In January 1847, the then proprietor of the coffee house, Mr. Austin, applied to Mansion House because of “an annoyance”. Someone had put an advertisement in the Manchester Guardian headed ‘Matrimony’, solliciting ladies to send in letters directed to T.A.D. at Peel’s Coffee House. T.A.D., whoever he was, had not agreed beforehand with Austin to have the letters kept for him at the coffee house and besides “it was needless to say that the advertisement came from one of the rascally adventurers” preying on “inexperienced ladies”. Austin was most upset by one of the letters in which the brother-in-law of a lady invited T.A.D. to his house without the lady knowing about it, so that “if a mutual liking were not likely to arise from the acquaintance, a termination could be at once put to it without the least chance of inflicting pain”. Charming! How to get rid of a surplus sister-in-law. No comment was made in the paper on the fact that Austin had apparently opened the letter(s). Privacy? The Lord Mayor asked Austin whether anyone had called for the letters and whether Austin had given them up to that person. A “sollicitor of respectability” had called for the letters, but Austin had refused to give them up and told the sollicitor “that [he] should hold him up to public contempt for engaging in so disgraceful a transaction”. After the T.A.D. affair, a similar advertisement had appeared in the papers, professing to come from A.Y. who said he was of the legal profession and looking for a wife and “that he would be found very useful to widow ladies who might be entitled to property from their deceased husbands’ estates or the estates of others, and that he would exclusively devote his attention to the comfort of any lady with whom he might be united. (Laughter.)”(2) Have not found out if they ever caught the fellow, or whether the exposure in the papers was enough to stop him.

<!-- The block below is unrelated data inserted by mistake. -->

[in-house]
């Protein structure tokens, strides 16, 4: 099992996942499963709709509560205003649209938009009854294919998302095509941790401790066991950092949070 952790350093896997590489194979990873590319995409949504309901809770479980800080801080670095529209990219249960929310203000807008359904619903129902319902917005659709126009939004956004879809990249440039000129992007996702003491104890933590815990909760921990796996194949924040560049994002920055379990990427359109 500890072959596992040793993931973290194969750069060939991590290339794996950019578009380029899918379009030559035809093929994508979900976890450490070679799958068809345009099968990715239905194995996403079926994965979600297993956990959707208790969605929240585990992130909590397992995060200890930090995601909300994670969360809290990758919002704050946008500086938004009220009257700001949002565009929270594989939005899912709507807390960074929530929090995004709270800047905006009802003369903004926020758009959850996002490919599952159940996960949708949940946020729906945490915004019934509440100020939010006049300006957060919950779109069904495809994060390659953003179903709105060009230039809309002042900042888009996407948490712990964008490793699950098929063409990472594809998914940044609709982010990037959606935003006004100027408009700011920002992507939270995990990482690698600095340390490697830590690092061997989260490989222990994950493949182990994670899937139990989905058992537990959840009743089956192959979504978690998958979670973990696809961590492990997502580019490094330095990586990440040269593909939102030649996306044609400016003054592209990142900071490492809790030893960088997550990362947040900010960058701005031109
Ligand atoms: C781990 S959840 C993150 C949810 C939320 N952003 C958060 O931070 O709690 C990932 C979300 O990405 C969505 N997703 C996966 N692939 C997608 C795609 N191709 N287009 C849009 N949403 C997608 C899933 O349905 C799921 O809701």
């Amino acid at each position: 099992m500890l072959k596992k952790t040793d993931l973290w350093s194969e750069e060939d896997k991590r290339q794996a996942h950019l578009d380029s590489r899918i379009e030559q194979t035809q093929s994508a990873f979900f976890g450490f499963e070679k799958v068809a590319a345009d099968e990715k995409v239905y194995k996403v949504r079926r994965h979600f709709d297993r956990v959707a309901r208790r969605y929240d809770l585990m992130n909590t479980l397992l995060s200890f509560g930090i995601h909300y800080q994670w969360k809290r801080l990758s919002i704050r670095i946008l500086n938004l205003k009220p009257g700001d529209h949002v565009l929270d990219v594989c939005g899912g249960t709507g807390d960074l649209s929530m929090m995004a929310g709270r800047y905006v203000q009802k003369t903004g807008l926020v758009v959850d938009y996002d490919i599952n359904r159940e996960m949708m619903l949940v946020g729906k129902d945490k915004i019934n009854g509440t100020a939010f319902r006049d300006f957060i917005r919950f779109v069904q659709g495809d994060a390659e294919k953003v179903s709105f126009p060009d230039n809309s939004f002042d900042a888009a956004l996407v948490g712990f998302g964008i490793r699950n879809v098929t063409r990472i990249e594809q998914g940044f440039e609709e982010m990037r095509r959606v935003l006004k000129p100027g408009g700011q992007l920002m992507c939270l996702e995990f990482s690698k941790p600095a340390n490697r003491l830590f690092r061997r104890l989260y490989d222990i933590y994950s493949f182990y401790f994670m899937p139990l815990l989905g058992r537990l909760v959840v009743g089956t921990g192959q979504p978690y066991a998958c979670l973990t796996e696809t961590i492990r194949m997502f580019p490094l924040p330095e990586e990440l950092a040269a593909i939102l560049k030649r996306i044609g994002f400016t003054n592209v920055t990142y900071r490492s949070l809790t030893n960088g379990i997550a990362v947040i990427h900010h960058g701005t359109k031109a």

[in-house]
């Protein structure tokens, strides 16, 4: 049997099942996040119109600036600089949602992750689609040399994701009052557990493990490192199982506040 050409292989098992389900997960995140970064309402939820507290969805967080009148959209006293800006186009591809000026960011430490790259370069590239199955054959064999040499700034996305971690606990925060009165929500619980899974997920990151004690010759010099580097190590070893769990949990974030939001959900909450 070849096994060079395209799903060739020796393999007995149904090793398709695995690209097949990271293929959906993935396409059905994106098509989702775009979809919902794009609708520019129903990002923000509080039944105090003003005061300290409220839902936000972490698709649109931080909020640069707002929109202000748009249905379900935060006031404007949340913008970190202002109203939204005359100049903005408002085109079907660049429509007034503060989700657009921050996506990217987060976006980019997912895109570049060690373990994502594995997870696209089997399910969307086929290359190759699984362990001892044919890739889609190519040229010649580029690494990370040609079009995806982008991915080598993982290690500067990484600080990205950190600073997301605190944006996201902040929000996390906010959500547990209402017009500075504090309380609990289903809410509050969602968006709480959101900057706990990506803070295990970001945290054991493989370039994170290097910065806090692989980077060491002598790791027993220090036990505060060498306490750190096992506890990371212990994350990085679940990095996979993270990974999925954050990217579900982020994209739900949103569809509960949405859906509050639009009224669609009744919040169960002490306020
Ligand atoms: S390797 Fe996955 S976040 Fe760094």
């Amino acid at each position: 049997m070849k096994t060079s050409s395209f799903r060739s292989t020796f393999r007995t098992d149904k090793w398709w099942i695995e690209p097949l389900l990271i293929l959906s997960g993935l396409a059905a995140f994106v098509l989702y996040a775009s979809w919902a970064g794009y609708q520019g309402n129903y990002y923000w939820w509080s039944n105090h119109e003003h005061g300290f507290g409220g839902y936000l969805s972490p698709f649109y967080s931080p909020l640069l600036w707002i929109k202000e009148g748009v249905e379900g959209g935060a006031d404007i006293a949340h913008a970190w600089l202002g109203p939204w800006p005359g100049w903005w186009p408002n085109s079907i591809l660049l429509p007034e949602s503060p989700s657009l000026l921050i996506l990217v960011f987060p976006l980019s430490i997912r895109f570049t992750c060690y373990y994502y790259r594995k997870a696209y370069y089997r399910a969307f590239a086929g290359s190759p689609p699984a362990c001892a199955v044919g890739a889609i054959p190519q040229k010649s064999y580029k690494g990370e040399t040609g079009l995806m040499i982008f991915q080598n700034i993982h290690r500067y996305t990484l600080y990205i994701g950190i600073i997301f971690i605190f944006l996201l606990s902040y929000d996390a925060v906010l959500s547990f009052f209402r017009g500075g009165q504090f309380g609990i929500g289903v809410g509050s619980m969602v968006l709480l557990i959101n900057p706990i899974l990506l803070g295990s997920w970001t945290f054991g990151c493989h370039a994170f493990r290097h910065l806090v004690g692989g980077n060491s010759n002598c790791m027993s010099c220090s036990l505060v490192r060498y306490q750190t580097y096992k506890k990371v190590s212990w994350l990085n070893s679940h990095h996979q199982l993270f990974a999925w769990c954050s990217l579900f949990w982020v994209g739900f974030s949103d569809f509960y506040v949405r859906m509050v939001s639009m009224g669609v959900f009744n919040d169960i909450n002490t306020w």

But if matrimony is not what you were after, you could always retire to Peel’s Coffee House to have your corns or awkward nails attended to as every morning at 8 o’clock John Hinge was available to solve your problems.